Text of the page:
On the lighter side of things, we Go Phishing with Stuart Jubb, Group Managing Director, Crossword Cybersecurity, about what makes him tick.
What would you describe as your most memorable achievement in the cybersecurity industry?
This would definitely be being part of the founding team at Crossword. It’s been such a hugely memorable experience growing the business from a blank sheet of paper to more than 65 employees, across four countries and working with some big global clients. I do think a lot of people underestimate just how hard that is and the challenges that you face in achieving that.
What first made you think of a career in cybersecurity?
I had always wanted to do something entrepreneurial after I left the army, and after a few years working at KPMG, I began to look for opportunities within industries that had a lot of high growth potential. I met Tom Ilube back in 2015 when he had just started Crossword as a technology transfer company – he really sold me on his vision around commercialising university research in cybersecurity. Since then, we’ve obviously grown and evolved across the business, but it was that initial vision from Tom that made me want to join the industry.
What style of management philosophy do you employ with your current position?
I try to let my teams be as autonomous as possible. I set the overall strategy and give people the support and resources they need to execute that strategy, but my teams have decision making capabilities and the autonomy to set and complete to work around the strategy. I also work collaboratively with my teams, as I do think it’s easy as a leader to forget that it’s ok to not know all the answers, so it’s important to ask for opinions from your colleagues while mulling over tricky problems. Seeking out those opinions from others is also a good way to get overall strategic buy-in and can help avoid making stupid mistakes.
What do you think is the current hot cybersecurity talking point?
This will not come as a surprise to anyone, but Artificial Intelligence, in particular the pace at which large companies are implementing Generative AI and LLMs. We have heard the phrase ‘this is the fastest adoption of new technology we have seen’ from a few CISOs and they are worried that their companies are not taking into account some of the cybersecurity risks associated with the adoption of GenAI and LLMs.
How do you deal with stress and unwind outside the office?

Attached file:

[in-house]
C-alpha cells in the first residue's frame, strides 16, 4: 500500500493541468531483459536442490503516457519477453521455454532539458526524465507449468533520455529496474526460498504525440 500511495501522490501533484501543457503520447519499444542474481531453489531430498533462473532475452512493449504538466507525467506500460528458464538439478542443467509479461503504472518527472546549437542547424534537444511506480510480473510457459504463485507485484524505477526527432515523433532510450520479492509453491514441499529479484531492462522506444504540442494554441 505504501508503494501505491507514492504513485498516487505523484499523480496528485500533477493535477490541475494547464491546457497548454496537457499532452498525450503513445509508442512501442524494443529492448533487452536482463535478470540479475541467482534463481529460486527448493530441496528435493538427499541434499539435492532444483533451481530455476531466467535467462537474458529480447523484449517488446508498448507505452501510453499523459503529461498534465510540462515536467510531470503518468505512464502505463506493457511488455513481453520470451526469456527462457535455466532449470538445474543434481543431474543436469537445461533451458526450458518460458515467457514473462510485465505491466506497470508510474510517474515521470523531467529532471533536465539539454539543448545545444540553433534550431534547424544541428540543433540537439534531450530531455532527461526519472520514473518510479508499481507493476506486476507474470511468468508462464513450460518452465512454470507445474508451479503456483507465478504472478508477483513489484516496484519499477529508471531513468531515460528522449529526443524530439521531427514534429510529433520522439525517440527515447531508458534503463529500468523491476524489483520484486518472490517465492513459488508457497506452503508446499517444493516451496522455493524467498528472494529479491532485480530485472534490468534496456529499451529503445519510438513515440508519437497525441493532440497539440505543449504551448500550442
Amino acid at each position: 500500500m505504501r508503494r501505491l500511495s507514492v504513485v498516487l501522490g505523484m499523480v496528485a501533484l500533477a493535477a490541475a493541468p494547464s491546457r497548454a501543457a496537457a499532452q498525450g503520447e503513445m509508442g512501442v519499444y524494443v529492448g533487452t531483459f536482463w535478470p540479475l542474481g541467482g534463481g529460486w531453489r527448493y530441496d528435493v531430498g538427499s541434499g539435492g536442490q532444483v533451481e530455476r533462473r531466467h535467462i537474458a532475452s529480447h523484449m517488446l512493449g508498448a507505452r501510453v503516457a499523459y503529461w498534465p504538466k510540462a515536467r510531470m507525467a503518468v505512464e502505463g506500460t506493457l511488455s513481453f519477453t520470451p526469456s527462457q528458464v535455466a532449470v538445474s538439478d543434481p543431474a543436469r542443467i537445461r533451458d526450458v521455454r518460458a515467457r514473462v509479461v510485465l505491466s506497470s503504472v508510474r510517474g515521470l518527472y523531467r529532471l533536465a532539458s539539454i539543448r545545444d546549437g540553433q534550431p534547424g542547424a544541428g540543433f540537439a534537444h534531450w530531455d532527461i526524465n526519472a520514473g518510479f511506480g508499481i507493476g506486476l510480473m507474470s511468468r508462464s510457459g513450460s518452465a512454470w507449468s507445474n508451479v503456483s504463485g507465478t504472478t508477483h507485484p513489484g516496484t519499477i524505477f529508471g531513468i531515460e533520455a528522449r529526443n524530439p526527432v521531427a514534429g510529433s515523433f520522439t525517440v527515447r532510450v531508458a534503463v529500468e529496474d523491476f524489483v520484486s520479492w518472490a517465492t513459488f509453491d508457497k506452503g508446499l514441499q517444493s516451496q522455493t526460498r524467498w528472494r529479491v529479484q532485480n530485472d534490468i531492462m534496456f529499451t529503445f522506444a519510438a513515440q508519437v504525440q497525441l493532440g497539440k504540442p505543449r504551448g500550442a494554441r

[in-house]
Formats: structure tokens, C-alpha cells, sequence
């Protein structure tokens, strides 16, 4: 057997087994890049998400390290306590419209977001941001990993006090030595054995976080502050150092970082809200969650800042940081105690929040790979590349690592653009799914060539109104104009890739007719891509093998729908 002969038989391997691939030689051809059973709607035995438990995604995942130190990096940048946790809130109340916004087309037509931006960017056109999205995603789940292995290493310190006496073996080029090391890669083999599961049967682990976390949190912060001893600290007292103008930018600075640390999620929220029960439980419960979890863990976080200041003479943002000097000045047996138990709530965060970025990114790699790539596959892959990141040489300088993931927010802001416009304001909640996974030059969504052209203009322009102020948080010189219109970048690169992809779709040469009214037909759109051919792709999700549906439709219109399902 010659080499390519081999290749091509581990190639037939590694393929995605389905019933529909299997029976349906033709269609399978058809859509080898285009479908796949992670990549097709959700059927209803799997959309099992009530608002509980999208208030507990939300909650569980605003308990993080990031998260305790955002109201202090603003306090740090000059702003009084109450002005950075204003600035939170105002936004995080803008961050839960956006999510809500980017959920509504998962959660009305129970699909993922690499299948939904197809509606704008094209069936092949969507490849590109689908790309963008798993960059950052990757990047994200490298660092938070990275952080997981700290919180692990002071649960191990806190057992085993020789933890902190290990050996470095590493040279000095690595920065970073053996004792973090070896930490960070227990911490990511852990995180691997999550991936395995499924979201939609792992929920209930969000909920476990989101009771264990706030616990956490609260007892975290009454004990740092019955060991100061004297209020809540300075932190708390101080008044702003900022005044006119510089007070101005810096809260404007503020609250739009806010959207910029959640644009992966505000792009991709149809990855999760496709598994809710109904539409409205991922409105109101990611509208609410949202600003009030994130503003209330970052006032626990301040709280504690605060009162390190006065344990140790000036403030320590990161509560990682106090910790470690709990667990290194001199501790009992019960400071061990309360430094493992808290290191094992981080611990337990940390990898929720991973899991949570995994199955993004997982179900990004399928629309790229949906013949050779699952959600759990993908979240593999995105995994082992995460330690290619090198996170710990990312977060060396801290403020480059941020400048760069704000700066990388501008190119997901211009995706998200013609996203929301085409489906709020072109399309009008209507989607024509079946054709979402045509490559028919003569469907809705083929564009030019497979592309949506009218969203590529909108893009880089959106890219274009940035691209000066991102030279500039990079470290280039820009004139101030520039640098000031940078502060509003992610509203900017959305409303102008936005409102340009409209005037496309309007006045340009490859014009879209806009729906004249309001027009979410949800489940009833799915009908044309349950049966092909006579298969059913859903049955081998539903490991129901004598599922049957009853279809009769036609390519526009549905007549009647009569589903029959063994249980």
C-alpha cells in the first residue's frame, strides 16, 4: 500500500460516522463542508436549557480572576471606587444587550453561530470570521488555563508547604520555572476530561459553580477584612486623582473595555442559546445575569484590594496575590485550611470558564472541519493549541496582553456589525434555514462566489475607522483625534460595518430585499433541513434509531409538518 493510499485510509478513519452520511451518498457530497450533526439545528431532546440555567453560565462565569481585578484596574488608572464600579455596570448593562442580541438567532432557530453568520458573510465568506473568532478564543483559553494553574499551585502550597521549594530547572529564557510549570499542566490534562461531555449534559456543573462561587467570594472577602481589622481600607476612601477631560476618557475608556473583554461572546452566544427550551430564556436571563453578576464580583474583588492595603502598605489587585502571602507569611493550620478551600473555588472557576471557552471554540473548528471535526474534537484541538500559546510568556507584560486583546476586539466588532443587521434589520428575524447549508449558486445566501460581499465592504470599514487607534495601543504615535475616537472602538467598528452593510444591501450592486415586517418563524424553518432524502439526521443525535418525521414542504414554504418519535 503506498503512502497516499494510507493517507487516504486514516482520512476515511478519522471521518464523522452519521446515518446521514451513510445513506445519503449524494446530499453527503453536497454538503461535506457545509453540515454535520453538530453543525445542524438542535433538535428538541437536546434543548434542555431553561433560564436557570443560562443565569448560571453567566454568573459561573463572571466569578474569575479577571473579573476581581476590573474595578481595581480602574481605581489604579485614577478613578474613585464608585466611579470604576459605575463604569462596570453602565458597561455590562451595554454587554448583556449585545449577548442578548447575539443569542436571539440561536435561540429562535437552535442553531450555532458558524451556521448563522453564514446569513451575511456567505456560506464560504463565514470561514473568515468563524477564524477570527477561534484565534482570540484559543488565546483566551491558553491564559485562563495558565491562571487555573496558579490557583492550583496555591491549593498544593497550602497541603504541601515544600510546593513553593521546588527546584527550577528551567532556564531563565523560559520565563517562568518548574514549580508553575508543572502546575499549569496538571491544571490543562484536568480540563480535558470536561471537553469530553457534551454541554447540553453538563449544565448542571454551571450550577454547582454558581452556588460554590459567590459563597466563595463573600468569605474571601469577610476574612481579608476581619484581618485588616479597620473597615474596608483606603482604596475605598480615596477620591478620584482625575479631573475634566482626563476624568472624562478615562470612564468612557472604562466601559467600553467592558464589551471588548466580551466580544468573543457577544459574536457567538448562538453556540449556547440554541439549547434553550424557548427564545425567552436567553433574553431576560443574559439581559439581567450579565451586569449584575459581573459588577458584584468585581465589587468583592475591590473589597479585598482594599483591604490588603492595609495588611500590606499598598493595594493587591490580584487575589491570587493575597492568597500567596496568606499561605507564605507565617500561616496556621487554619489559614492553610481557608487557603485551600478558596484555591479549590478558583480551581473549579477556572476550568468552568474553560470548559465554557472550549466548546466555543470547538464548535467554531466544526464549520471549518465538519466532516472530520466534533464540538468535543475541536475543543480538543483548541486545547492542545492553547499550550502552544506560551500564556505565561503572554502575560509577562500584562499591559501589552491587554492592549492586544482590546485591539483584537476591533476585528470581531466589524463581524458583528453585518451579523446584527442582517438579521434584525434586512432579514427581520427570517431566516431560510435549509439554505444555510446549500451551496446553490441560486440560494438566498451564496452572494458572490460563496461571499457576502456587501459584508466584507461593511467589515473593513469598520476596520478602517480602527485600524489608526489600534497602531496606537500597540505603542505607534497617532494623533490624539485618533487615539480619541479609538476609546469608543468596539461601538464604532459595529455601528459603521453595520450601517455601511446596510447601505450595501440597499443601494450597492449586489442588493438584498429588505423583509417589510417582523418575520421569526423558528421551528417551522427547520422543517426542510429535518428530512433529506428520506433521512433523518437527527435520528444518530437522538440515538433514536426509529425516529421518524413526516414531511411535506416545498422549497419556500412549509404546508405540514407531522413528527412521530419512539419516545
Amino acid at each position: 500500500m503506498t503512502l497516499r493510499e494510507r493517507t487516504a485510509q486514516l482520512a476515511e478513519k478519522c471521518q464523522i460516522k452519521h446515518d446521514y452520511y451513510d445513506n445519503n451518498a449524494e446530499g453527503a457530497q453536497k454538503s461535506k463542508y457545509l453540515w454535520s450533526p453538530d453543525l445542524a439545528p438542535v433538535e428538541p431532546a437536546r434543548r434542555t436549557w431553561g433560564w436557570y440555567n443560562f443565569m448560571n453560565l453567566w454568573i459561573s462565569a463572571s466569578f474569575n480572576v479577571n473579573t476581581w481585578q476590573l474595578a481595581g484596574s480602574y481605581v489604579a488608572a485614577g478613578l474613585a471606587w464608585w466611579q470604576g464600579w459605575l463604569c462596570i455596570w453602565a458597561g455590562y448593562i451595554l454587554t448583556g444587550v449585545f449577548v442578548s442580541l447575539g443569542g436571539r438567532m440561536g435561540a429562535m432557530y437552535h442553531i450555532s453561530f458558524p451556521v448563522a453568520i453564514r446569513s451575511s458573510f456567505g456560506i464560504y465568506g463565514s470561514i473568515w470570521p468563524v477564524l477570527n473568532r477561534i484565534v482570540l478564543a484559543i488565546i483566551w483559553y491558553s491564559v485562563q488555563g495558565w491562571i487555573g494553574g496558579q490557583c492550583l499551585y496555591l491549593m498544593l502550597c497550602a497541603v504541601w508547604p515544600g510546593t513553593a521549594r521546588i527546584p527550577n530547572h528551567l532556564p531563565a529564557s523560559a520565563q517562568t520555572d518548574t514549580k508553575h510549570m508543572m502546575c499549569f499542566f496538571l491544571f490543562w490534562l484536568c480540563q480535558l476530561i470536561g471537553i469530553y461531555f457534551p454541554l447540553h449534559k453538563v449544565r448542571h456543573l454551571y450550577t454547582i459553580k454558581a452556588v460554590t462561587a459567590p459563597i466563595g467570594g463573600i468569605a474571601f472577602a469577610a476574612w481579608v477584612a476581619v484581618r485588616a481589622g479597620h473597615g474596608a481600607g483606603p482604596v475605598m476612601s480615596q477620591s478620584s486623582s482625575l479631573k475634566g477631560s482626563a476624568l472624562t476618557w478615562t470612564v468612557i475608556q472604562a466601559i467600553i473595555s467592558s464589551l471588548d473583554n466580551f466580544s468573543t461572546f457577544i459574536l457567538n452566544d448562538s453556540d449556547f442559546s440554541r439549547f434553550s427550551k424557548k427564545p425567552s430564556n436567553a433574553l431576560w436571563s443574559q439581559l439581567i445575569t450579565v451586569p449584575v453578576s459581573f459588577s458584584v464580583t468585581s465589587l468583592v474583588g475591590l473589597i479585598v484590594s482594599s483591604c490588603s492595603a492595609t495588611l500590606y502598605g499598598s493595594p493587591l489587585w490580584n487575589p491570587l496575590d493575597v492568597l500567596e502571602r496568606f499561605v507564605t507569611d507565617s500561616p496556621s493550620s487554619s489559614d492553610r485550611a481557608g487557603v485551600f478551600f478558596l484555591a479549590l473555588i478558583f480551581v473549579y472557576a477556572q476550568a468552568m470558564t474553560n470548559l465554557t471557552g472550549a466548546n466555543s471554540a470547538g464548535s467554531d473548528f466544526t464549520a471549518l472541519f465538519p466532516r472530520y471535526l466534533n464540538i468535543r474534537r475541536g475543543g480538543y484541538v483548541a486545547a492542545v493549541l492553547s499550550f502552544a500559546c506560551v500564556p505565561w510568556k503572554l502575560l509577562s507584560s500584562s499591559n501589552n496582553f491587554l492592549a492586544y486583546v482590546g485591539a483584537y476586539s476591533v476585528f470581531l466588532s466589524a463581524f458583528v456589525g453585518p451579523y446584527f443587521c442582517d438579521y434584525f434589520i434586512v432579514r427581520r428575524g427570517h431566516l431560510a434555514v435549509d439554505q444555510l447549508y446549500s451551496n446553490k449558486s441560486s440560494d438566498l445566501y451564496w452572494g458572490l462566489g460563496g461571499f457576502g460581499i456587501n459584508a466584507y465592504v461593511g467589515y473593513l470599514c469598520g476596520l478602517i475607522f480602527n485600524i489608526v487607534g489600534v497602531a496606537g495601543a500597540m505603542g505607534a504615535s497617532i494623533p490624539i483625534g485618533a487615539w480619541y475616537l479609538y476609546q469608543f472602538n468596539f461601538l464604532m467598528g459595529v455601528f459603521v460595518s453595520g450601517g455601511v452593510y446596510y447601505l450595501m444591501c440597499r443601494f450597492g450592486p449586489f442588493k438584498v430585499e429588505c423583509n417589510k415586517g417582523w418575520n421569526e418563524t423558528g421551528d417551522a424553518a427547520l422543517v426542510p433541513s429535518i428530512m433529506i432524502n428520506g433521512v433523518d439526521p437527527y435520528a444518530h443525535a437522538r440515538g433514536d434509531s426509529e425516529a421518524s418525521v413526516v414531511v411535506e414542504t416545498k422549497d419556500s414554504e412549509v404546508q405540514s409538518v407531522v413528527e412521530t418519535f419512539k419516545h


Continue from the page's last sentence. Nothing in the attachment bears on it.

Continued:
Reading and sport mainly, but also walking the dog and seeing friends. I try to be quite disciplined and to switch off after work and at the weekends, but that is not always easy. I used to play rugby, run and swim a lot, and I also took up Brazilian Jiu Jitsu in my 30’s, but my body is now telling me that it needs to do something less attritive. So, after not playing properly since I was a teen, I have taken up golf again, with limited success so far.
If you could go back and change one career decision, what would it be?
Possibly taking more entrepreneurial risks when I was younger. I think you have a lot of opportunities to take more risks in your early 20’s, and although I joined the army, I could have perhaps done something more entrepreneurial earlier in my career. I am making up for it now though.
What do you currently identify as the major areas of investment in the cybersecurity industry?
I’ve mentioned AI, but what we are looking into at Crossword is how AI can streamline, automate and improve some of our current products and services. Generative AI excels in cybersecurity use cases that automate mundane activities and use cases that seek to address the cyberskills gap by acting as a ‘co-pilot/intelligent assistant/teacher’ to augment staff skills, knowledge and experience enabling security teams to be more productive and efficient. Therefore, it’s those use cases where we’ll see the most investment moving forward.
Are there any differences in the way cybersecurity challenges need to be tackled in the different regions?
Yes, but a lot of doing cybersecurity well is getting the basic building blocks in place, so although some regions are more advanced than others, the principles remain the same. Doing the basics well should always be the first priority, and then as you bed in your teams, you begin to layer additional defences and improve training, culture and such. We also see a lot of companies, in many regions, spend money on technology that they do not fully understand and do not need, because they believe there is a silver bullet in addressing cybersecurity. This seems to be more prevalent in regions that are still developing capability.
What changes to your job role have you seen in the last year and how do you see these developing in the next 12 months?
Given the pace of technological change, having an approach to how you are able to innovate, systematically, is becoming increasingly important. It is very easy to get caught up in the hype, invest a lot of money and then find a large company makes your technology redundant quite quickly. Taking a pragmatic approach to innovation and then understanding the right time to invest capital will be an essential skill over the next 12 months and beyond. This is directly applicable to how we advise our clients, so we are all facing similar challenges.
What advice would you offer somebody aspiring to obtain a C-level position in the security industry?
Be useful. I think a lot of people assume you need to be superhuman to secure a C-Level position and although you do need to have developed a certain degree of experience and different skills, a lot of it is being known for getting things done. I think there is a famous Barack Obama quote where he more or less says, ‘be known for getting things done.’ Having a good mentor is important, as is networking and helping other people achieve their own career ambitions.Click below to share this article